Numerous studies have found “subject gap preference” in relative clauses and cleft constructions in English, French, and other languages. In contrast, previous studies have reported “object gap preference” in cleft constructions in Japanese. However, the effect of integrating a filler and its gap may be influenced by the effect of transitional probabilities, so previous studies confounded these two factors. This study explores processing asymmetries in Japanese cleft constructions by conducting an event-related brain potential experiment by controlling transitional probabilities. The results demonstrate that the subject gap preference in Japanese is well aligned with that observed in other languages, suggesting that subject gap preference is a universal aspect of language comprehension.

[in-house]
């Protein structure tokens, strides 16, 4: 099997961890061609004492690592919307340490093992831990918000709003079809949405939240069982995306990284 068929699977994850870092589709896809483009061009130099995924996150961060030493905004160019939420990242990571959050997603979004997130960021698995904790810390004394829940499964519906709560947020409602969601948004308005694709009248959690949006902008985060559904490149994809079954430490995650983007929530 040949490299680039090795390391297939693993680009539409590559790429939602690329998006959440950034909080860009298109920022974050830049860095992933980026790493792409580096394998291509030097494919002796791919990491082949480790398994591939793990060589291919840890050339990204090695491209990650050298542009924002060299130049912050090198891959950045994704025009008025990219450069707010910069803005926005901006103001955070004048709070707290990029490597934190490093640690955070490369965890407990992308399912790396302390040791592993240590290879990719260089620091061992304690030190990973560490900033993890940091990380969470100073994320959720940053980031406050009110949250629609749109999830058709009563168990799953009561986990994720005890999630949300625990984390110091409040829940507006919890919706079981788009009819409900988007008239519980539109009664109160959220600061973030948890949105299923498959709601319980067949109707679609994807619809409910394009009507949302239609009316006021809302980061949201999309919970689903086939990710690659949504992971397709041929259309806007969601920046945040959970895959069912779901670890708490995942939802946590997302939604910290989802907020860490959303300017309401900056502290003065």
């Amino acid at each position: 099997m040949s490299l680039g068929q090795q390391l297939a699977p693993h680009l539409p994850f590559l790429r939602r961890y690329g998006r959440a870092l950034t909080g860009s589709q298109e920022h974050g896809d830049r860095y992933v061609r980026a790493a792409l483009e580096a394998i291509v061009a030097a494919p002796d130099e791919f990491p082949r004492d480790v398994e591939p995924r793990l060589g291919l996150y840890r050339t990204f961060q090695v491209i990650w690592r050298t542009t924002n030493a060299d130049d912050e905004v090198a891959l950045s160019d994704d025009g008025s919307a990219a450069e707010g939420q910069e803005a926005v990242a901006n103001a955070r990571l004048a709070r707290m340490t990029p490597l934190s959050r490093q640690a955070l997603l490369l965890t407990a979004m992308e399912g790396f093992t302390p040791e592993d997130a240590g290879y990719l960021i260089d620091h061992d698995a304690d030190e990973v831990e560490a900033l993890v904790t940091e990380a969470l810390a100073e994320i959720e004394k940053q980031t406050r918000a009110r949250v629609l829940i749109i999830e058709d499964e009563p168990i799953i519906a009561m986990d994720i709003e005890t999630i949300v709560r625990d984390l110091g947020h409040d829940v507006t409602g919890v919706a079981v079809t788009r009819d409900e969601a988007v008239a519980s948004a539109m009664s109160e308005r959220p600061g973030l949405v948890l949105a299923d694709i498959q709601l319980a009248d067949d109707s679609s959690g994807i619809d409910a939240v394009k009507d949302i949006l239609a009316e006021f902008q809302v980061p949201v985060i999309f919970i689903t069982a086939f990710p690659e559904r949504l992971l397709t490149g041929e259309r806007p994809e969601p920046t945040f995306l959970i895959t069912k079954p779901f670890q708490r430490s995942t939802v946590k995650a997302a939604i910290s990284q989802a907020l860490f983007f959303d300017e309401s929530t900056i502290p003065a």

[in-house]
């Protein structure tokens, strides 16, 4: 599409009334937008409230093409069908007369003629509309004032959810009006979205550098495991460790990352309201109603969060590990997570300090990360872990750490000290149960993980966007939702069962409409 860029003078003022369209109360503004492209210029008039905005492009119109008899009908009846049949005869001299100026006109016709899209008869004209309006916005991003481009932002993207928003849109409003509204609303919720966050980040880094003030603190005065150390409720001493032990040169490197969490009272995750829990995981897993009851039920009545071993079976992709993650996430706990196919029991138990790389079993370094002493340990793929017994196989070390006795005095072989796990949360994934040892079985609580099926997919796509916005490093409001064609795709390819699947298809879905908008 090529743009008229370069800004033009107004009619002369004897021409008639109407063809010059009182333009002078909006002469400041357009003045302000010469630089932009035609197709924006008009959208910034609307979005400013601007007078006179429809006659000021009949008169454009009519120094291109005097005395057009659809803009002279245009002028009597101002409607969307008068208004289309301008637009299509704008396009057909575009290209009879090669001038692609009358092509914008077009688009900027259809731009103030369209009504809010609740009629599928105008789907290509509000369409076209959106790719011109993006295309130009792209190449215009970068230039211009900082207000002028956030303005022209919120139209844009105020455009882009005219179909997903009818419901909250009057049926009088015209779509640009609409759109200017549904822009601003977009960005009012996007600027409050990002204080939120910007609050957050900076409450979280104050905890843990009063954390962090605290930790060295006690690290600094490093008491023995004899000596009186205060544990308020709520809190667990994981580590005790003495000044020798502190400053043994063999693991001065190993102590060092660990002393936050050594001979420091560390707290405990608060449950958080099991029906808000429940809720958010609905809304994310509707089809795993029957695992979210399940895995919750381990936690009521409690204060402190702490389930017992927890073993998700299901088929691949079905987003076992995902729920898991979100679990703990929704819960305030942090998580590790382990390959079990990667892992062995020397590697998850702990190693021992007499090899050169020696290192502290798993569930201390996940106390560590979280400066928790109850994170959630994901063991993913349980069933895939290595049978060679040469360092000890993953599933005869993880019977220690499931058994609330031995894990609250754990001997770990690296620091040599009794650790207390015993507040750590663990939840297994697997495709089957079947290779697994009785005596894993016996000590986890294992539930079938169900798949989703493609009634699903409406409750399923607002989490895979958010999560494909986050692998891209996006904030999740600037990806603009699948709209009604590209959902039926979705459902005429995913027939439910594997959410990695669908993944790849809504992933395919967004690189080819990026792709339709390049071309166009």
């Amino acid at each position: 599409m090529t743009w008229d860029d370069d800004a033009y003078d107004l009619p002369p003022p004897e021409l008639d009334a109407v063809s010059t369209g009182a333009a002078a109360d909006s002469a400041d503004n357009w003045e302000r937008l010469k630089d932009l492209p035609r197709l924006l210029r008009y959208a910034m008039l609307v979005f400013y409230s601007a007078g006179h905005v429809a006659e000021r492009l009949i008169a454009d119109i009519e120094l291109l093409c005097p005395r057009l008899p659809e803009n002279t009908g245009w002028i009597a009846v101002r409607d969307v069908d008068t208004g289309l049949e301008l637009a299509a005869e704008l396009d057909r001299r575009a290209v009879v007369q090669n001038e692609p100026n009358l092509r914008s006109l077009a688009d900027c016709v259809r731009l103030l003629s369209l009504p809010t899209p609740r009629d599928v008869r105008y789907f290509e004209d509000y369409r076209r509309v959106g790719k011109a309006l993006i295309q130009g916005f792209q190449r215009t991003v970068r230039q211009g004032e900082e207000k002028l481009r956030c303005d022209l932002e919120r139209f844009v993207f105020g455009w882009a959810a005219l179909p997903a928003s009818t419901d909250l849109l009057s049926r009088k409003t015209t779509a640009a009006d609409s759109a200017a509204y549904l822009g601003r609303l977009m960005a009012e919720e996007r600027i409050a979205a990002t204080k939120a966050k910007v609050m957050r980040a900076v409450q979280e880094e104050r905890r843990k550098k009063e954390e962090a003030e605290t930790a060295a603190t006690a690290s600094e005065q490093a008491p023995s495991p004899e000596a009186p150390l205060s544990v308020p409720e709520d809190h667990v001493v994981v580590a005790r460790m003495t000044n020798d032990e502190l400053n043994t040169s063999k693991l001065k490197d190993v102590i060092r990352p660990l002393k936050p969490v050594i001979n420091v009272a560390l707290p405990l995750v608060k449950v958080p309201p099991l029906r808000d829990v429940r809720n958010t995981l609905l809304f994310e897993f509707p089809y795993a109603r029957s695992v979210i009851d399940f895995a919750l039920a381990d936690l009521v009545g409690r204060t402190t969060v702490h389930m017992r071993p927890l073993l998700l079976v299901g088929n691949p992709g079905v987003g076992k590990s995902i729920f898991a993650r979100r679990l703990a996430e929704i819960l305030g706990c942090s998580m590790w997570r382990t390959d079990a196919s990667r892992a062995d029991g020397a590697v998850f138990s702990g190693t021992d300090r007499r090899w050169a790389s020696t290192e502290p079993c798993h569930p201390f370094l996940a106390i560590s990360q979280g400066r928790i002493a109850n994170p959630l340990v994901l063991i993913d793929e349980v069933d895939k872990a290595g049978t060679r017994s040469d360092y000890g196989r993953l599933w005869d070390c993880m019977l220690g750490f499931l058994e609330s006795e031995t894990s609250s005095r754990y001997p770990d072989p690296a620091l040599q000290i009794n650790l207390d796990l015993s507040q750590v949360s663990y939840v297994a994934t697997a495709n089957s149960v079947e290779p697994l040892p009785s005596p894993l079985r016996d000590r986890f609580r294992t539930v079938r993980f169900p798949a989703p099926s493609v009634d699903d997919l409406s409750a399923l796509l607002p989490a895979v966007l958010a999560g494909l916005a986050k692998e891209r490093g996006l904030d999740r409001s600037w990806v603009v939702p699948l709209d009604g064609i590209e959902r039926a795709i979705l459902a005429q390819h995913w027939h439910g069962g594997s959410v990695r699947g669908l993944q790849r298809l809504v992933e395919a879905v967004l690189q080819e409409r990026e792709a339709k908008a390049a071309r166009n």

All Science Journal Classification (ASJC) codes
- Language and Linguistics
- Experimental and Cognitive Psychology
- Linguistics and Language